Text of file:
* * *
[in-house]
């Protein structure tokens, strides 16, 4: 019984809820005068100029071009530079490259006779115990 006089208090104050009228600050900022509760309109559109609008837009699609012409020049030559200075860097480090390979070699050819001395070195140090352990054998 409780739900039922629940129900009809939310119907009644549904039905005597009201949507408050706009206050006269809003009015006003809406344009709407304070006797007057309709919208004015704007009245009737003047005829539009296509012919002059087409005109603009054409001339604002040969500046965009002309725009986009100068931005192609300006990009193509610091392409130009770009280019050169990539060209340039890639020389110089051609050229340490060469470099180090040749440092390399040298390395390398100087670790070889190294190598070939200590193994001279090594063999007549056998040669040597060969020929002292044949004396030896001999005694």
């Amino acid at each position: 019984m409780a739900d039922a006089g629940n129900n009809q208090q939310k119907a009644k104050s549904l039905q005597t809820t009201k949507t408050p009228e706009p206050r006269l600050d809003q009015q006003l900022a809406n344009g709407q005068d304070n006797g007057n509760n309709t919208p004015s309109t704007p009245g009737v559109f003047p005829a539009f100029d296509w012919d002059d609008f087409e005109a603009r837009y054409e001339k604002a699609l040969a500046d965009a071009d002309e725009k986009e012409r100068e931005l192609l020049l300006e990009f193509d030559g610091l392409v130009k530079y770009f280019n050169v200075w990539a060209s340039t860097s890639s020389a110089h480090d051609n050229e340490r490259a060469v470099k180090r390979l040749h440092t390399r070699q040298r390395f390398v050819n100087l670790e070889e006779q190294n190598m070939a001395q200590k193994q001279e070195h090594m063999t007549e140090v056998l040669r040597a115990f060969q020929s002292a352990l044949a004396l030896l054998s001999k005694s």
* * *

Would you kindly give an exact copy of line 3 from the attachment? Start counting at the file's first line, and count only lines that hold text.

């Amino acid at each position: 019984m409780a739900d039922a006089g629940n129900n009809q208090q939310k119907a009644k104050s549904l039905q005597t809820t009201k949507t408050p009228e706009p206050r006269l600050d809003q009015q006003l900022a809406n344009g709407q005068d304070n006797g007057n509760n309709t919208p004015s309109t704007p009245g009737v559109f003047p005829a539009f100029d296509w012919d002059d609008f087409e005109a603009r837009y054409e001339k604002a699609l040969a500046d965009a071009d002309e725009k986009e012409r100068e931005l192609l020049l300006e990009f193509d030559g610091l392409v130009k530079y770009f280019n050169v200075w990539a060209s340039t860097s890639s020389a110089h480090d051609n050229e340490r490259a060469v470099k180090r390979l040749h440092t390399r070699q040298r390395f390398v050819n100087l670790e070889e006779q190294n190598m070939a001395q200590k193994q001279e070195h090594m063999t007549e140090v056998l040669r040597a115990f060969q020929s002292a352990l044949a004396l030896l054998s001999k005694s």